The author and her father, who is wearing his trademark plaid shirt

Losing the first man I ever loved was the hardest ordeal I’ve ever faced. But when you have two medium-sized kids, you try to be strong. Maybe not strong… I certainly wouldn’t say I’m strong. You try to be somewhat normal. You try to focus on the reality that his suffering had ended, that his body is like it was when he was an active 40- or 50-something. You try to see the Dad we all knew, and still know.

Our family, of course, was wonderful after Dad’s passing. My friends were amazing. Our church and school community helped keep our faith strong. I don’t see how some people lose their faith when they lose a close loved one. Without my faith, I would have evaporated.

Two things especially brought comfort. I was part of a group of ladies in a bereavement group at our church, which focused on acknowledging and expressing grief instead of pushing it away.

Second, I felt relieved that Dad was free from the horrendous war that Parkinson’s Disease waged on his body.

Just after Dad passed away, a friend who had lost her father a couple of years before said the time would come when I wouldn’t remember Dad as sick, in the hospital, hooked up to machines or struggling to walk and eat and speak. Those memories would be replaced with images of him as the healthy guy he was for most of his life. That is definitely starting to happen. My brother says he remembers Dad that way. It’s a blessing.

But I admit, it is hard to see men Dad’s age having fun with their grandchildren. I’m so thankful my kids knew my father and loved him. I just wish they had been allowed to have him longer. I try to talk about him when a memory pops up. Just this week when the weather turned frigid, the Girl’s windshield was frosted over. I remembered Dad’s trick for taking care of that. Her face lit up when I said, “That’s Papa saying, HEY!” So, he lives on in fun, cool ways. Appropriate for a fun, cool Papa.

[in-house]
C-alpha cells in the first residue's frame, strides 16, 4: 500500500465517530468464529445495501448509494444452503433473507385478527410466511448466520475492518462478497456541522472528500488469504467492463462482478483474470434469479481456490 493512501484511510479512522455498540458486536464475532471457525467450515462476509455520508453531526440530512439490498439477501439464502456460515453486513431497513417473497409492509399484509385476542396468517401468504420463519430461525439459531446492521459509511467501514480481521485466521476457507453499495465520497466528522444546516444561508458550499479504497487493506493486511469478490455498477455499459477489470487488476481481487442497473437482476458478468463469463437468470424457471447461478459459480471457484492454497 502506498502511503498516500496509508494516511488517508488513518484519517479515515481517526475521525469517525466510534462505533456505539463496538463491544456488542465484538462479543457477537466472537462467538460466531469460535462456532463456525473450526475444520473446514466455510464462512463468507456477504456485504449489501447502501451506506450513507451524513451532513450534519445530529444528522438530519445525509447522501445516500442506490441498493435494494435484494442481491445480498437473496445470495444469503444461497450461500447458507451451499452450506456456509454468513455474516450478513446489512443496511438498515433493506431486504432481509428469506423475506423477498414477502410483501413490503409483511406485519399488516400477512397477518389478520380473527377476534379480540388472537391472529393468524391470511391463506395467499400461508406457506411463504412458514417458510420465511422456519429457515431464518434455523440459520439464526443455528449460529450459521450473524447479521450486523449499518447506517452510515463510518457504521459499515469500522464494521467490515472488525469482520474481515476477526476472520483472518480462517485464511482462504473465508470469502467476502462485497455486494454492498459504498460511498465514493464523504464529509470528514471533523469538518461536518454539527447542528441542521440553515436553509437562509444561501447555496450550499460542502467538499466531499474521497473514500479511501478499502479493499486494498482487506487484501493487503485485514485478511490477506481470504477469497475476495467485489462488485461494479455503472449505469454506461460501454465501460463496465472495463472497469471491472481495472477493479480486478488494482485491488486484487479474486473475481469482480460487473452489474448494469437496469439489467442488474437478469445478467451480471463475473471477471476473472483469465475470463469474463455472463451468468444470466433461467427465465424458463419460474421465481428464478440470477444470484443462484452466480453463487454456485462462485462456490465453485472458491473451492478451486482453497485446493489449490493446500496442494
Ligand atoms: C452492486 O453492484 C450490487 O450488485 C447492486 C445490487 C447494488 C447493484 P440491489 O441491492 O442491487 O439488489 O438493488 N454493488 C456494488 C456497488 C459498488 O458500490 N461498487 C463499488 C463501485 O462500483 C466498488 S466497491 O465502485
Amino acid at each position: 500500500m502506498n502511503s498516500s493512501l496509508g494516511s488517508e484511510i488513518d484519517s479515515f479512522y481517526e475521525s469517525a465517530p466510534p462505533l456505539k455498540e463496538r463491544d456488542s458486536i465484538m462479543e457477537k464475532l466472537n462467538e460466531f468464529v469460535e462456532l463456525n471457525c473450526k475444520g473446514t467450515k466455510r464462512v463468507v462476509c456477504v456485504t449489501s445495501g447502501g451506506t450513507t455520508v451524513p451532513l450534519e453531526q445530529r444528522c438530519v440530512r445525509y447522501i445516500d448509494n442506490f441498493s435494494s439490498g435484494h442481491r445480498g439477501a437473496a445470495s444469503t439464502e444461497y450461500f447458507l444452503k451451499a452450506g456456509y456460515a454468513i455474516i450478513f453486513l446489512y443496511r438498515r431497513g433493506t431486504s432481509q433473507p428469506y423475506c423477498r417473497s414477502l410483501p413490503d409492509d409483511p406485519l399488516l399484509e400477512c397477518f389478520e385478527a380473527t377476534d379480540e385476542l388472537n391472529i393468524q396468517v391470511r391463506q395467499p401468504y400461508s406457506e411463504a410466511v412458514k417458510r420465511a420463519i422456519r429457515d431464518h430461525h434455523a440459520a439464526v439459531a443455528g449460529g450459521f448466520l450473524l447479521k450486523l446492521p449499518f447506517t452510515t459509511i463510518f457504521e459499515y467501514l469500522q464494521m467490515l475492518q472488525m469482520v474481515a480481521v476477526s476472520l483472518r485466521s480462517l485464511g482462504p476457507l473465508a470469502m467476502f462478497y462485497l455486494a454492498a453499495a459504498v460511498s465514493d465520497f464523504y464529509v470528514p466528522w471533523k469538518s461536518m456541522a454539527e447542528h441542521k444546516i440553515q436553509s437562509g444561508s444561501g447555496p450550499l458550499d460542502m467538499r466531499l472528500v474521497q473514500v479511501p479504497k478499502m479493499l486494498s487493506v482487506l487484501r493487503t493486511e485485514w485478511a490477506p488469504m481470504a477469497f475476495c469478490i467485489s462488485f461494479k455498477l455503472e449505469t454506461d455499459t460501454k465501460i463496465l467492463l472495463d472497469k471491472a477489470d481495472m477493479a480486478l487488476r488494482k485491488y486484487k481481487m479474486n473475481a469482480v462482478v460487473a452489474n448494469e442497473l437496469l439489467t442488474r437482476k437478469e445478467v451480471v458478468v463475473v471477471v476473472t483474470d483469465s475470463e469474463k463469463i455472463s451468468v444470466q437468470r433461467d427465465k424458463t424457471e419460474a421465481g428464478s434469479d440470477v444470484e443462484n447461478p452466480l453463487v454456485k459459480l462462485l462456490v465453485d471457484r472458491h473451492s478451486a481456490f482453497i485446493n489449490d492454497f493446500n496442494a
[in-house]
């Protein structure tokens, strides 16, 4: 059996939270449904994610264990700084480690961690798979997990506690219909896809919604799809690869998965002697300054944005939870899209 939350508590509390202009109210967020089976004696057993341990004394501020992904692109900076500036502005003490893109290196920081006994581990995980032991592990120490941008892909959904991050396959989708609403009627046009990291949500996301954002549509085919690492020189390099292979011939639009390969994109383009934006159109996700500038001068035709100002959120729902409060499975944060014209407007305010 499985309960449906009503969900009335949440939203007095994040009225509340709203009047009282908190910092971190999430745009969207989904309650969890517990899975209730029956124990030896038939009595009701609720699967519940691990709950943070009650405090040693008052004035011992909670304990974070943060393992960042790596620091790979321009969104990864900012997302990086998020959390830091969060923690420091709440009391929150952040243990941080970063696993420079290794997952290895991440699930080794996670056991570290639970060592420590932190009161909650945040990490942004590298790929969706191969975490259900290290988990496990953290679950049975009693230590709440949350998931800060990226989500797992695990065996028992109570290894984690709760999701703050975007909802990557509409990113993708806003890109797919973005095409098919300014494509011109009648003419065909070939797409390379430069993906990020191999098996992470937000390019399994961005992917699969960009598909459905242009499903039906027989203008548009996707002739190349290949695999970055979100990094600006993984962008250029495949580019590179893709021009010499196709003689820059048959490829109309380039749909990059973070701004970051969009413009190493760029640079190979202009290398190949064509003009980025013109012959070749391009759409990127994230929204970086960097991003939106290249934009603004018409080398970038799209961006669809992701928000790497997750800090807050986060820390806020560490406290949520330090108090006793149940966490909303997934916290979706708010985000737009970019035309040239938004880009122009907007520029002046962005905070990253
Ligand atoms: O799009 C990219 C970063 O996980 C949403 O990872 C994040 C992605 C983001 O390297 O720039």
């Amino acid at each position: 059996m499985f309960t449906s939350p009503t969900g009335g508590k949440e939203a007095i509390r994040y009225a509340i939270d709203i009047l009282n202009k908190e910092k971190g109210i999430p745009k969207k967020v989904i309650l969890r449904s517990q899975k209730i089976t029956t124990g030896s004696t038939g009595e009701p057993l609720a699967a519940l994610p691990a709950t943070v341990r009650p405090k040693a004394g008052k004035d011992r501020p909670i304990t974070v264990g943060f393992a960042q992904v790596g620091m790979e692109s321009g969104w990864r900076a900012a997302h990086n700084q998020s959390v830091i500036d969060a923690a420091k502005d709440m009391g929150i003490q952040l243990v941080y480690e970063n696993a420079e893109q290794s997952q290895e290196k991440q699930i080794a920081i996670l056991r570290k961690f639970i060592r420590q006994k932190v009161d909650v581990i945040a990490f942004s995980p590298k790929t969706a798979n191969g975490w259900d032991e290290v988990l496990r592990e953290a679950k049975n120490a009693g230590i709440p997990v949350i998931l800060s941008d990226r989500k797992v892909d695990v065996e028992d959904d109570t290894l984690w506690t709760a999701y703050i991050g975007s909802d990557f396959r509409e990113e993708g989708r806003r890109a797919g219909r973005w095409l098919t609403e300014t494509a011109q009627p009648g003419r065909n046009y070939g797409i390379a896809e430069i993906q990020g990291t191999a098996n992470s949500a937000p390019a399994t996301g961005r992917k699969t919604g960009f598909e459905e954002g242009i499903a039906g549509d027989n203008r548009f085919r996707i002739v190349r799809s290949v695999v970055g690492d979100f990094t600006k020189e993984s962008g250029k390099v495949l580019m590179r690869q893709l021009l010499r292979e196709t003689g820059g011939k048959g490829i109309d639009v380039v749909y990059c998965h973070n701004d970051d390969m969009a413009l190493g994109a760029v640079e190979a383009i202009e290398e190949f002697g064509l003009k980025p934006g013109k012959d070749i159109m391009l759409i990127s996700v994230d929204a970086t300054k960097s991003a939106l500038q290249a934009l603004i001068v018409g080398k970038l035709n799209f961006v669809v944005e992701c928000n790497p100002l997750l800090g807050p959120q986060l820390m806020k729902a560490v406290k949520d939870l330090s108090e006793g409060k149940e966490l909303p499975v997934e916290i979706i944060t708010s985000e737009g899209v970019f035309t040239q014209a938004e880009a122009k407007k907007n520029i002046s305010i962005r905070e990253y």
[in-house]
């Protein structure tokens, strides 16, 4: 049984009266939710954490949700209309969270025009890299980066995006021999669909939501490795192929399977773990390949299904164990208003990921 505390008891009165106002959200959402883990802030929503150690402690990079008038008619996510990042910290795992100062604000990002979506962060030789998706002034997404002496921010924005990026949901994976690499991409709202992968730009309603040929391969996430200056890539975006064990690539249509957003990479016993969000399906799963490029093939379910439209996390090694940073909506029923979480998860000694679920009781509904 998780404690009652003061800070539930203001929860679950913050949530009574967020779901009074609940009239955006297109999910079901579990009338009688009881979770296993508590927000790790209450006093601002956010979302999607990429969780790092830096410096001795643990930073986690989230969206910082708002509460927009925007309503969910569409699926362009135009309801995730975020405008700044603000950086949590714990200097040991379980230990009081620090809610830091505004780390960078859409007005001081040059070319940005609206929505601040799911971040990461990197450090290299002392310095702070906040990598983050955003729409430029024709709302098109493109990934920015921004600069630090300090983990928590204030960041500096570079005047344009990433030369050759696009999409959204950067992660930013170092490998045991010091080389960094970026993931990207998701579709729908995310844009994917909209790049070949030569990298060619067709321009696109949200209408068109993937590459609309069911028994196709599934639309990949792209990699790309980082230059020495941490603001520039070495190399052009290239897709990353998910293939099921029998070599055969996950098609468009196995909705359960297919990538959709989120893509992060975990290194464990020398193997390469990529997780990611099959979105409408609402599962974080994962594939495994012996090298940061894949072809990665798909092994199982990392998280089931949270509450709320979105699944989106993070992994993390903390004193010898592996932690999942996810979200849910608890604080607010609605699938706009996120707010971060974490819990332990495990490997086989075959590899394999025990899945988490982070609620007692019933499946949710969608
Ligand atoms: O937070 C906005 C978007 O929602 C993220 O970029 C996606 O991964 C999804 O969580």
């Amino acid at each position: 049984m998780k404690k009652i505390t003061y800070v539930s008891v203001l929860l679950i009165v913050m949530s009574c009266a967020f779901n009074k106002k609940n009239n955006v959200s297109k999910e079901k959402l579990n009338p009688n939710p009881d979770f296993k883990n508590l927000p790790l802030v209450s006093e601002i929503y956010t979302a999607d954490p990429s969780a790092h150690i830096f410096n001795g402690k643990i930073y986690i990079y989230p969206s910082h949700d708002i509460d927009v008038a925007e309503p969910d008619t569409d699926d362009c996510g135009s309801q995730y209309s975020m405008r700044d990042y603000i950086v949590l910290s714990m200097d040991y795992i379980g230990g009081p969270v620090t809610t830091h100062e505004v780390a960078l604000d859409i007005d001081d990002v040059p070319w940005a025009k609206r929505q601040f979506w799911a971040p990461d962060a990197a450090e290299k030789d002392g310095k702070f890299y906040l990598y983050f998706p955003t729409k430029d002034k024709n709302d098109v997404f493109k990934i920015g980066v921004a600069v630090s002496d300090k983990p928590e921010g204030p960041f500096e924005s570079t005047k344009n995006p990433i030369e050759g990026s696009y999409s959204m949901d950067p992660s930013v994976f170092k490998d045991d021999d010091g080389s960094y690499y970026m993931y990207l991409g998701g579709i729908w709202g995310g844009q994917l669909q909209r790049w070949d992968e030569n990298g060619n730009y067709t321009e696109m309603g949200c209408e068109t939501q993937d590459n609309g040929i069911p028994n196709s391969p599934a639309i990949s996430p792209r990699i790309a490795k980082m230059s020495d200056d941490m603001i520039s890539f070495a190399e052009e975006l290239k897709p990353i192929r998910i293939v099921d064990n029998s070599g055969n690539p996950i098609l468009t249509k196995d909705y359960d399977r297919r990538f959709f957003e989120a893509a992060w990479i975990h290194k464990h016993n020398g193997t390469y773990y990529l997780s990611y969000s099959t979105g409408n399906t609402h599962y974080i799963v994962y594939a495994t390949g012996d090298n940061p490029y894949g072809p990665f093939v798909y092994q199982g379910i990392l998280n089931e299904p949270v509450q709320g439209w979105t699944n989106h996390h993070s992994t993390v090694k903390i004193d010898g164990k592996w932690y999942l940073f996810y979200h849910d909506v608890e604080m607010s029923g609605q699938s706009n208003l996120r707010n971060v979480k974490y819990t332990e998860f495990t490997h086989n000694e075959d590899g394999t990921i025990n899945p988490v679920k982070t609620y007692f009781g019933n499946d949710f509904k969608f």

Most of the time, though, I just can’t believe he is gone. He’s not here to celebrate my new job, or to see the Girl as concertmistress of her orchestra or to hear the Boy sing a solo at church. Or to see them graduate, or get married, or have children.

But if I dwelled on that, I’d go crazy.

Instead, I see the guy with a big, bushy mustache (sometimes a beard) who loved eating his mother-in-law’s desserts, who pinched kids’ noses as a sign of affection and who wore the same red and green plaid shirt every Christmas. He’s the one who slicked his thinning hair straight back instead of combing over, who didn’t smile for a photo unless someone he loved was behind the camera, who let his daughter interview him for a TV story in college… who worked his tail off and sacrificed so I could GO to college.

He’s the one I think of when I try not to get choked up singing this song (based on Isaiah 40:31) at church: “We will run and not grow weary, for our God will be our strength. And we will fly like the eagle. We will rise again.”

Harold W. McClure, HWM, Dad, Papa… is doing all that. And one day, he’ll see me and say, “Hey, Baby,” just like always. And we’ll go have some pound cake.